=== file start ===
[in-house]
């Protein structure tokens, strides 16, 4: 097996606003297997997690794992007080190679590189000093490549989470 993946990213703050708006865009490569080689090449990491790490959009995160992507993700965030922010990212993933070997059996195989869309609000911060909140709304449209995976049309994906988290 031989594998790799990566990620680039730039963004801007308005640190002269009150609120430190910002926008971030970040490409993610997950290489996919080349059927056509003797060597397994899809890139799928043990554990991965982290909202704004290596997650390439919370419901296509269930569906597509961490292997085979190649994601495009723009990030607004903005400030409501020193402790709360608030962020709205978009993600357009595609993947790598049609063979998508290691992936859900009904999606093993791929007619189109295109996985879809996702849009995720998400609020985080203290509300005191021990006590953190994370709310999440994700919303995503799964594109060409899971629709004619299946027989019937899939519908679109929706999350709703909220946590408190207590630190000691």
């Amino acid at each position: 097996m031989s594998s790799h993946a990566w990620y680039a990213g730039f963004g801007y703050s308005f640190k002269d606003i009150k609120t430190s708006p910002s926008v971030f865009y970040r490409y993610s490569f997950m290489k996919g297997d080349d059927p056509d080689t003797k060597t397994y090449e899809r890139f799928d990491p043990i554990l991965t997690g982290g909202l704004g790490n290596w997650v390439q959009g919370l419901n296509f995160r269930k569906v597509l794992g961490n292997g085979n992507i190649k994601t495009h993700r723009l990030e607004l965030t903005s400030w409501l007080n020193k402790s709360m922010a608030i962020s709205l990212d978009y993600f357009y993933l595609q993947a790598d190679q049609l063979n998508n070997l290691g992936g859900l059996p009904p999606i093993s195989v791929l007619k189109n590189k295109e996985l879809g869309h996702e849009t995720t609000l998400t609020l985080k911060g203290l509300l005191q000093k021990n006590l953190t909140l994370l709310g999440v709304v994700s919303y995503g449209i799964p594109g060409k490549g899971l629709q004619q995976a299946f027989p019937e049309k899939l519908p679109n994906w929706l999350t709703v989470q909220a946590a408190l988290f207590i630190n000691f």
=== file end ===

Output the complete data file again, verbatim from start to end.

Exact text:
[in-house]
């Protein structure tokens, strides 16, 4: 097996606003297997997690794992007080190679590189000093490549989470 993946990213703050708006865009490569080689090449990491790490959009995160992507993700965030922010990212993933070997059996195989869309609000911060909140709304449209995976049309994906988290 031989594998790799990566990620680039730039963004801007308005640190002269009150609120430190910002926008971030970040490409993610997950290489996919080349059927056509003797060597397994899809890139799928043990554990991965982290909202704004290596997650390439919370419901296509269930569906597509961490292997085979190649994601495009723009990030607004903005400030409501020193402790709360608030962020709205978009993600357009595609993947790598049609063979998508290691992936859900009904999606093993791929007619189109295109996985879809996702849009995720998400609020985080203290509300005191021990006590953190994370709310999440994700919303995503799964594109060409899971629709004619299946027989019937899939519908679109929706999350709703909220946590408190207590630190000691």
């Amino acid at each position: 097996m031989s594998s790799h993946a990566w990620y680039a990213g730039f963004g801007y703050s308005f640190k002269d606003i009150k609120t430190s708006p910002s926008v971030f865009y970040r490409y993610s490569f997950m290489k996919g297997d080349d059927p056509d080689t003797k060597t397994y090449e899809r890139f799928d990491p043990i554990l991965t997690g982290g909202l704004g790490n290596w997650v390439q959009g919370l419901n296509f995160r269930k569906v597509l794992g961490n292997g085979n992507i190649k994601t495009h993700r723009l990030e607004l965030t903005s400030w409501l007080n020193k402790s709360m922010a608030i962020s709205l990212d978009y993600f357009y993933l595609q993947a790598d190679q049609l063979n998508n070997l290691g992936g859900l059996p009904p999606i093993s195989v791929l007619k189109n590189k295109e996985l879809g869309h996702e849009t995720t609000l998400t609020l985080k911060g203290l509300l005191q000093k021990n006590l953190t909140l994370l709310g999440v709304v994700s919303y995503g449209i799964p594109g060409k490549g899971l629709q004619q995976a299946f027989p019937e049309k899939l519908p679109n994906w929706l999350t709703v989470q909220a946590a408190l988290f207590i630190n000691f």